As Moses’ death rapidly approached, east of the Jordan River he spoke to the children of Israel to remind them about several matters before they crossed the Jordan into the promised land of Canaan. That is the essence of the Book of Deuteronomy. Moses reminded them of what God had done for them, of their obligation to the Lord, and about the need for them never to forget Him.

A plain portion of Moses’ instruction is recorded for us in Deuteronomy 10:12,13, where it is written, “And now, Israel, what does the LORD your God require of you, but to fear the LORD your God, to walk in all His ways and to love Him, to serve the LORD your God with all your heart and with all your soul, and to keep the commandments of the LORD and His statutes which I command you today for your good?” What a soul-stirring question!

We recognize that these instructions were given to Israelites and not Christians. We realize, too, that we now are under the authority and covenant of the Christ and not the Law of Moses (Matthew 28:18-20). There are, however, some principles for us to see in what God required of His people in days gone by. The Old Testament was written for our learning, so let us learn from it (Romans 15:4). Christians are “the Israel of God” today, so let us look at the words of Deuteronomy 10:12,13 and see what is in it for us. What is the built-in answer to the question that Moses asked? Let us break it down.

Someone required something of the nation of Israel. Who was the Requirer? Moses’ question was, “What does the LORD your God require of you . . .? It is not a question of what humans desire, but of what Jehovah says must be done. The context shows that He is “God of gods and Lord of lords, the great God, mighty and awesome . . .” (10:17). Needless to say, what He says should get our attention! God was not making suggestions to Israel; rather, He was setting forth requirements. There is no such thing as an optional requirement.

“Fear the Lord.” That should have been a natural thing for the Israelites, as Moses told them, “. . . He is your God, who has done for you these great and awesome things which your eyes have seen” (10:21). Fearing God has been man’s duty in every era of human history (Ecclesiastes 12:13). As servants of Jesus, we are to “serve God acceptably with reverence and godly fear” (Hebrews 12:28). While it is true that we are privileged to walk with our Creator, it is flippant and blatantly disrespectful to speak about or to God as if He were our “buddy” or “pal.” Such thinking and talking fail to manifest proper reverence for the Almighty.

“Walk in all His ways.” What did that mean? The very next verse (10:13) makes it clear that it means to keep God’s commands. Thank God that He has set forth clearly in the Bible His instructions for our lives. Should Christians be concerned about obeying God’s commands? We are His servants, right? (1 Peter 2:16). We are His children, right? (1 Peter 1:14). Servants and children are expected to obey. When we obey God’s commands, we are not earning our salvation or putting God in a position to owe us anything. But, if He has told us that receiving salvation and all other spiritual blessings is conditional upon our submitting to His will, then submit to His will we must! (Matthew 7:21).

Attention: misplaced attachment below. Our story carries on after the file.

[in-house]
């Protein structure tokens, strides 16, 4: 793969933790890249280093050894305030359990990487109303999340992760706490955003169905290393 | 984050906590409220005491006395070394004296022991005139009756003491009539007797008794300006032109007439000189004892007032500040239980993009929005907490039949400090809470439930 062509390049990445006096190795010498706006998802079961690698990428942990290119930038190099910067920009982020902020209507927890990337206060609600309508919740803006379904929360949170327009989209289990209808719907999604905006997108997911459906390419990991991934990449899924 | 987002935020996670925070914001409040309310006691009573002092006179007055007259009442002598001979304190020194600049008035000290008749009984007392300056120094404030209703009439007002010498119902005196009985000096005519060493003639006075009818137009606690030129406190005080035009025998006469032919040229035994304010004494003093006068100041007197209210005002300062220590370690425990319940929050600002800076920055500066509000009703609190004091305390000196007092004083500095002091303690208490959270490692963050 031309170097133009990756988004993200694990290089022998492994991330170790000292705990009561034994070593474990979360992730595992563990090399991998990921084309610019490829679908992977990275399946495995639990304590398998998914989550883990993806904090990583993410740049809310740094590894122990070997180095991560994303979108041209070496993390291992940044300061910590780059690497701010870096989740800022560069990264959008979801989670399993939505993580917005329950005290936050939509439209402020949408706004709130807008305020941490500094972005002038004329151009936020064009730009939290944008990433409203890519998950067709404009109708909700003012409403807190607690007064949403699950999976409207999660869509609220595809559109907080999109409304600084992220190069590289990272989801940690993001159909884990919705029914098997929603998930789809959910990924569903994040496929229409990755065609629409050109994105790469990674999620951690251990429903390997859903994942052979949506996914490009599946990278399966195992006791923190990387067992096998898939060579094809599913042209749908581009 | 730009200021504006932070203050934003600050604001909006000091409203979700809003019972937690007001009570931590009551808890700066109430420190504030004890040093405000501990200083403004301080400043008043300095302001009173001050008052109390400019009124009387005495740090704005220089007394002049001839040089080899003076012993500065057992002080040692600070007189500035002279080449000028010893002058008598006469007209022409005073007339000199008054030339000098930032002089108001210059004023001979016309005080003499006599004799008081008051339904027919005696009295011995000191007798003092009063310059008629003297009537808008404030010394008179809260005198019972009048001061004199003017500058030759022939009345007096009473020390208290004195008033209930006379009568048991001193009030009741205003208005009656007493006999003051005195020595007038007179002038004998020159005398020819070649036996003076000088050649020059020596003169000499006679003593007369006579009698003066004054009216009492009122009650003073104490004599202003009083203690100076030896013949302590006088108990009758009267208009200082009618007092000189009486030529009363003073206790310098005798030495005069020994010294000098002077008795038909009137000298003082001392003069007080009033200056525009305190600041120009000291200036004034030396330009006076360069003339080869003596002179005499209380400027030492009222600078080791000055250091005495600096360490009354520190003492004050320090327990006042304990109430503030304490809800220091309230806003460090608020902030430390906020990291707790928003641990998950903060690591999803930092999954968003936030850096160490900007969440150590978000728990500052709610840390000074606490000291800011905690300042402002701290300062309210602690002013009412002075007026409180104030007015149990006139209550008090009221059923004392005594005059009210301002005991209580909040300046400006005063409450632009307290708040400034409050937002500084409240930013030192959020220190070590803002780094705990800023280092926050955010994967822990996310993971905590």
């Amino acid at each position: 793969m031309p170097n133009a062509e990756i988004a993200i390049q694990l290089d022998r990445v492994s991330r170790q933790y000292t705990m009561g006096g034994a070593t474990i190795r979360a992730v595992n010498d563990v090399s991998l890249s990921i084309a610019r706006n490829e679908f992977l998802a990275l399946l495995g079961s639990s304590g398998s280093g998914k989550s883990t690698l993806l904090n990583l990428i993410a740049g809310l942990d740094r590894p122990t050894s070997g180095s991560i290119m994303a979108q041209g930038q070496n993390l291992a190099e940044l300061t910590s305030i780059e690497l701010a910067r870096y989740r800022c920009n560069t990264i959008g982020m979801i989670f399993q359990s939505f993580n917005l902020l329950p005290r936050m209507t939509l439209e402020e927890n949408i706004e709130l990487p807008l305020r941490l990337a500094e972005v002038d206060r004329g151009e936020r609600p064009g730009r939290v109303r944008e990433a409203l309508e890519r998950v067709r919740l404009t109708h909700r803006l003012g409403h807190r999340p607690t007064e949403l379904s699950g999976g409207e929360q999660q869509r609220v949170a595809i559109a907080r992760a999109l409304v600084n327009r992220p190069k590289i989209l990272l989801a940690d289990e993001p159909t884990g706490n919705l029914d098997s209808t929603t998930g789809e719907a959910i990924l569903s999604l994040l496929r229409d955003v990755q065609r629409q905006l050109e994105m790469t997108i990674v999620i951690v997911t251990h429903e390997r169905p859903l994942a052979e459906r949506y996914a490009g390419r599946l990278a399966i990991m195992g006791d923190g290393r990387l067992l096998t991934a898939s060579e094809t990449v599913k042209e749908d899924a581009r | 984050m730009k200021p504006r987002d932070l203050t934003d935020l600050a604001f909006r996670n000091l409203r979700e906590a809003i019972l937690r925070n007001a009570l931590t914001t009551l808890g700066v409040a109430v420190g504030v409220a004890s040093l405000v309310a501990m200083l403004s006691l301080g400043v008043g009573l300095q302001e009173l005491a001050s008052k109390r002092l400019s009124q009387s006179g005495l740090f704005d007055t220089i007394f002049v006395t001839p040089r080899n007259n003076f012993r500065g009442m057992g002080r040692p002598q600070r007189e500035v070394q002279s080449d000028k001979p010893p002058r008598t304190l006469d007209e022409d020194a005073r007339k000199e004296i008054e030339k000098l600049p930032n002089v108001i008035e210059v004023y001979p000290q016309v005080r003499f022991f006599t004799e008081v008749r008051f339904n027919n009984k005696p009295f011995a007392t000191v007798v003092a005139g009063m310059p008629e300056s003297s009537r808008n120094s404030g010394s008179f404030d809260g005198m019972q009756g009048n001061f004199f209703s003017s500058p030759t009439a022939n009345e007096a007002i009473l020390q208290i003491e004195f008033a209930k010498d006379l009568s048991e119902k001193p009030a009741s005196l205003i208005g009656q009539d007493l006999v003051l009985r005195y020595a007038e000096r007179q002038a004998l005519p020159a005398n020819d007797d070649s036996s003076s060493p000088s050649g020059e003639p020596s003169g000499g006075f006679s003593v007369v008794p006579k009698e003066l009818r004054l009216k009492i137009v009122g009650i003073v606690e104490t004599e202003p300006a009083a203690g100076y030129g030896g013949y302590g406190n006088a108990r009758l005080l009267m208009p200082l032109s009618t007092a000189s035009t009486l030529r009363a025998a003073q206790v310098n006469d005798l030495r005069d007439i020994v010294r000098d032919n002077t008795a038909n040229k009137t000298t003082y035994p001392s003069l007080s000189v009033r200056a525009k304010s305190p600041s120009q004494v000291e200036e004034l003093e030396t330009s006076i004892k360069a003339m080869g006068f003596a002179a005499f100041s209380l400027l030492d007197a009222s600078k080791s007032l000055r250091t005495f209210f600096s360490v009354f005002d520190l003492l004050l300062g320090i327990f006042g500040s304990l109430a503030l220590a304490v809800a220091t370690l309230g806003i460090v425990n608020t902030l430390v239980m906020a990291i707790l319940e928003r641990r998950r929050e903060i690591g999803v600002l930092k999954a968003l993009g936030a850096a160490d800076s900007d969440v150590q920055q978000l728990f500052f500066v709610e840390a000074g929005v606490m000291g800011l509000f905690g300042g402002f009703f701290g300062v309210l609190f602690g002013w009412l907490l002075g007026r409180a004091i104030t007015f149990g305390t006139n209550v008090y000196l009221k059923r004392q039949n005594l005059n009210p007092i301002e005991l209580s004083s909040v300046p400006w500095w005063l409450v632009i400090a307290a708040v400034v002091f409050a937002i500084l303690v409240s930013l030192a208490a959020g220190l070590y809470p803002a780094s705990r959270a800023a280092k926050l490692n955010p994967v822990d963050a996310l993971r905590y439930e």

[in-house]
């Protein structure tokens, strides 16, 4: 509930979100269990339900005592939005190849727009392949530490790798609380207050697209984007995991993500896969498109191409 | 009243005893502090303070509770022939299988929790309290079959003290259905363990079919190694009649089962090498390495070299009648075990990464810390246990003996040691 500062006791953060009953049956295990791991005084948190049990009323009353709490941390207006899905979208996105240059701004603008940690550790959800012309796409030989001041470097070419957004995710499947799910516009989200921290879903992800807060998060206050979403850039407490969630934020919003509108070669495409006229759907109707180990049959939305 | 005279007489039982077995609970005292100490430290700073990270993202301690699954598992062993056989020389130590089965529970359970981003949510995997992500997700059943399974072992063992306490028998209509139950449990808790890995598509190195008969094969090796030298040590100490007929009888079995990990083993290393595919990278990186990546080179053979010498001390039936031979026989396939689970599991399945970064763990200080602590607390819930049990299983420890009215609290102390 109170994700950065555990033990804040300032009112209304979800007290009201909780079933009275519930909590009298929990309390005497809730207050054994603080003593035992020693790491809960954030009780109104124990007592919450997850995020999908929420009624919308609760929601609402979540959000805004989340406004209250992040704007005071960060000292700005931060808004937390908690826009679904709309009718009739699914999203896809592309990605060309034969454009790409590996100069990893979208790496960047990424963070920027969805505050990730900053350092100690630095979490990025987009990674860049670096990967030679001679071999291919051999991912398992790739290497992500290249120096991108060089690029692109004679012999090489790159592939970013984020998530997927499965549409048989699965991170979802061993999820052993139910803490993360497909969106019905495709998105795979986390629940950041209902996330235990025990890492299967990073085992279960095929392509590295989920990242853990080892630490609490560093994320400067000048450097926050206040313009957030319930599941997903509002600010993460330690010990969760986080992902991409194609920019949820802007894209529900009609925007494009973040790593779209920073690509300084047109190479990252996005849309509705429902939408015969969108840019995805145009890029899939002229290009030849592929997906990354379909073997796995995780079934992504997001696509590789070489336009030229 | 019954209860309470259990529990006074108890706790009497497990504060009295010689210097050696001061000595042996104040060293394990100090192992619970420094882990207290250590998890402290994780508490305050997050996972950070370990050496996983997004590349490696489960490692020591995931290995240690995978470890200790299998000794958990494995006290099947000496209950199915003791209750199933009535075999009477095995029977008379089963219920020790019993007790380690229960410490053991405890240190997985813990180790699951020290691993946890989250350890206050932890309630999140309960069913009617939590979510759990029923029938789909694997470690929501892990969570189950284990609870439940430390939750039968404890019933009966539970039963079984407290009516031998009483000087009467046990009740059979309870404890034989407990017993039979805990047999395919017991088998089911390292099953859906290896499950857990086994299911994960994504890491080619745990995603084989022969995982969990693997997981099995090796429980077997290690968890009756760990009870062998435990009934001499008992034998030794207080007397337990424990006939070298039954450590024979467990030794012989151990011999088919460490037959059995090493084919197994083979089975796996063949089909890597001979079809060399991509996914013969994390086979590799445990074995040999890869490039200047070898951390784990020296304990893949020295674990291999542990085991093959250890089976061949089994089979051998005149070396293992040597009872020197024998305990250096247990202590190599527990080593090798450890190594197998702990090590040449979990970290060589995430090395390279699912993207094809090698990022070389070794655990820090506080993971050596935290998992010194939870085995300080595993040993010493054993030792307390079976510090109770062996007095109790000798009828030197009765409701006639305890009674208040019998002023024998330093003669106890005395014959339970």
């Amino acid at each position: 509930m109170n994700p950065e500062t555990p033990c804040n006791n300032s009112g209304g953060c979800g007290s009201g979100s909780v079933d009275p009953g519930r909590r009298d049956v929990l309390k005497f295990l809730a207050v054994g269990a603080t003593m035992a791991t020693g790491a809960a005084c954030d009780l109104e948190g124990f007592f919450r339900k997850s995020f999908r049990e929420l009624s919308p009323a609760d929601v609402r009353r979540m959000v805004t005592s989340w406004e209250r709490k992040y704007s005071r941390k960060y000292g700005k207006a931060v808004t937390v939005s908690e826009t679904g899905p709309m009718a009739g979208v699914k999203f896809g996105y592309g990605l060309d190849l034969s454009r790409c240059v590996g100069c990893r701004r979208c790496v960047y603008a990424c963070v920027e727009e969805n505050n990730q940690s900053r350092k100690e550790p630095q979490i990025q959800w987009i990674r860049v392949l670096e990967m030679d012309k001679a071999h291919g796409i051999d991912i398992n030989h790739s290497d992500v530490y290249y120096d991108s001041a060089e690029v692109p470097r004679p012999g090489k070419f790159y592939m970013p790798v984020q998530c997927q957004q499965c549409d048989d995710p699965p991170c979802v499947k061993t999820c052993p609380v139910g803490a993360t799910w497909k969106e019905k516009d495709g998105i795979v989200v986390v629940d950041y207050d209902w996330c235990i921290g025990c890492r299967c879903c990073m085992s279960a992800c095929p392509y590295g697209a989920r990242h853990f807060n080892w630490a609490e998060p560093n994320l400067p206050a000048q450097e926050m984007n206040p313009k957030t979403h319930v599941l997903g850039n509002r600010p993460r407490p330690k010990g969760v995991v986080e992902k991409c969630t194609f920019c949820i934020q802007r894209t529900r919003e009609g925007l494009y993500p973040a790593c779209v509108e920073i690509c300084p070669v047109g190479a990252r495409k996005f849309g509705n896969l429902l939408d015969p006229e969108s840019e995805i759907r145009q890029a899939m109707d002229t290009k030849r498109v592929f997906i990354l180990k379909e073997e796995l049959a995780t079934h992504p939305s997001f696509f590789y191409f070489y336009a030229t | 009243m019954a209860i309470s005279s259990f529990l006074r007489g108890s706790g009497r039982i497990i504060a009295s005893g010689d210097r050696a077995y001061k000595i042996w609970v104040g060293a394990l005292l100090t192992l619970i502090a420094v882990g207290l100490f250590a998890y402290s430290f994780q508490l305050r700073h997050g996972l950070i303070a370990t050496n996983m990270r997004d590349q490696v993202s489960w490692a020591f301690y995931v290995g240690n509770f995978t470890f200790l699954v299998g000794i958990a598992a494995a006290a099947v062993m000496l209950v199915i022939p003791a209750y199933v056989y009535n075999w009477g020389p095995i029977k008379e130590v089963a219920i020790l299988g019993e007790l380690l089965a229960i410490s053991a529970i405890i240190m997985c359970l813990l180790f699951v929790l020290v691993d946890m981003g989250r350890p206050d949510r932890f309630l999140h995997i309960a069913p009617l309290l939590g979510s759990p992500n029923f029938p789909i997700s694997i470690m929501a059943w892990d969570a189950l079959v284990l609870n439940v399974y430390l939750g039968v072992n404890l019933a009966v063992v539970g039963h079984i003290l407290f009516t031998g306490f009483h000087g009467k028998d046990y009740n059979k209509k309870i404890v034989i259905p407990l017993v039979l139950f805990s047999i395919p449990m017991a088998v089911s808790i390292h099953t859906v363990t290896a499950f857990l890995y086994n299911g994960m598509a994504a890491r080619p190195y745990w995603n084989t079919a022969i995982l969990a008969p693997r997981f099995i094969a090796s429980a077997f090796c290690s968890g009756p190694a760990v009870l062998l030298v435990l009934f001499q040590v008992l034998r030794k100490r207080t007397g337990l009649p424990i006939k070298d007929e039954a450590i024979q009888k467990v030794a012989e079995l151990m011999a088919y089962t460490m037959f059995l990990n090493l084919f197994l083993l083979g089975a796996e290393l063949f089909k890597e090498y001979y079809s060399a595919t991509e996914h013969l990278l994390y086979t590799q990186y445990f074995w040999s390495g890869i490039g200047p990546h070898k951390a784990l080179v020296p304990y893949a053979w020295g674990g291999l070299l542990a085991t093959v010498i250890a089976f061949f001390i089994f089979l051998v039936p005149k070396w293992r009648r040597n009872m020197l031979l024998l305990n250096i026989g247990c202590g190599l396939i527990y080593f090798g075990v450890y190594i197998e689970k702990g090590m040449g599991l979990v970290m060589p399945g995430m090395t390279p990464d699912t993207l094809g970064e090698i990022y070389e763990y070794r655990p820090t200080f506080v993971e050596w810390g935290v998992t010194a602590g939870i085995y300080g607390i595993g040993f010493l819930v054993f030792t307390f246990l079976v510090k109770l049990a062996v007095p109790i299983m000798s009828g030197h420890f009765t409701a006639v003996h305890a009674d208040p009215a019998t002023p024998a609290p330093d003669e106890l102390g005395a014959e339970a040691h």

“Walk in all His ways.” It was not enough for Israel to submit to a portion of God’s commands. In fact, willfully obeying the majority of what God said would not do, either. The same is true for members of the Lord’s church. Partial obedience is actually disobedience, as we see when King Saul failed to do all that the Lord instructed him to do (1 Samuel 15). We must put away any thought of trying to disregard portions of God’s law. Such an approach leads to spiritual disaster! Children of light, let us act like such children by walking in the light, which is the same as doing the truth (1 John 1:6,7).

“Love Him.” Read those two words again. Let them sink down into your soul and let your mind meditate on them. Love God. Is there any concept that is more important for a human being to grasp and follow?! “But I thought in the Old Testament God did not care about people’s hearts; I thought that all He looked at was outward actions and Judaism was just a cold, formal, outward religion.” Not true, my friend. Jesus said that the greatest command is to love God with all of one’s being (Mark 12:28-30). If we love God, we will obey His commands (1 John 5:3), but He does not want us to love Him as if we were some type of heartless robot. He wants us to submit to Him because we are in love with Him and grateful for all that He has done.

“Serve” God “with all your heart and with all your soul.” That is, we are to serve our God with all of our being, diligently giving Him the best that we have. Surely no child of His that is appreciative of all that He has done for our benefit would ever contemplate trying to sneak by and do just as little as possible in His service. May we all put forth our best effort for our God, always counting His Cause as the most important portion of our earthly sojourn.

“For your good” (10:13). To fear the Lord, walk with Him, love Him, and serve Him – these are for man’s good! God’s commands are not a burden (1 John 5:3). They are a blessing. That is right; all of God’s commands are a blessing to those who humbly submit to them. “What does the Lord require?”

 — Roger D. Campbell

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